Excerpts from Thomas Goirand's message of 2014-11-10 16:26:30 -0800:
> On 10/27/2014 10:45 PM, Jeremy Stanley wrote:
> > If there is interest in doing another Sassaman-Projected Method
> > exercise at future events
> 
> I really wish we do *not* reproduce what happened in Atlanta.
> 
> We had a few seconds to check IDs, and sorry, but I'm not familiar with
> most US driver's licenses. It went so fast that I couldn't even catch up
> with my printed list checkmarks.
> 
> I also usually don't trust government IDs in general, and I very much
> prefer to know people, and check that there's others in the project that
> can vouch for their identity.
> 
> Even better: I usually don't sign *at all* the keys from the people I
> wont recognize if I see them again. Otherwise, I don't see the point at
> all, if we just sign the keys of everyone in the room. We then better
> have just an OpenStack keyring, just like there's a Debian developer
> keyring, on which we delegate the trust to some kind of organization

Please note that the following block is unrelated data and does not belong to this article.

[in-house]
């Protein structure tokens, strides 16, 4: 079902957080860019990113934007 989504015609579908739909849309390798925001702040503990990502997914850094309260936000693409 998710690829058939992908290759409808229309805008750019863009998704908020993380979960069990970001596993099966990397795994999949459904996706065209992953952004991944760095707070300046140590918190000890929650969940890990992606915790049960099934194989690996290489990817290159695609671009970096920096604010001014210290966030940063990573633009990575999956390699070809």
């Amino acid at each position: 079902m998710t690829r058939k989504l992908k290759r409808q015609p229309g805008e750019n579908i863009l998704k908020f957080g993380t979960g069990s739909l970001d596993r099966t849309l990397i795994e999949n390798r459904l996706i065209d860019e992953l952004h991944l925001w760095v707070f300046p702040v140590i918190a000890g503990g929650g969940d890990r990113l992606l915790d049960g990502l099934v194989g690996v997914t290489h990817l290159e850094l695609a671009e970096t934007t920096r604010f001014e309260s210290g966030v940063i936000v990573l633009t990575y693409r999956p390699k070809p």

> (but this needs to be used for something...).
> 
> If we do another key signing party in Vancouver, then I propose that:
> 
> 1/ We take enough time (1 hour is the bare minimum)
> 2/ We use that time so we can gather in small groups of people that we
> don't know, and take the time to present ourselves to others, and tell
> what we do, who we are, etc.
> 
> It doesn't mater if we end-up signing a lot less keys. And for those
> persons which we know already, it's easy to ask for a fingerprint copy,
> and this can take just a few seconds (no need to even check for the
> government IDs).
> 

Thomas, that is your prerogative, but most of us accept the Sassaman
methods for mass key-signing. Going slower is probably a good idea,
but the method itself isn't a problem for most of us.

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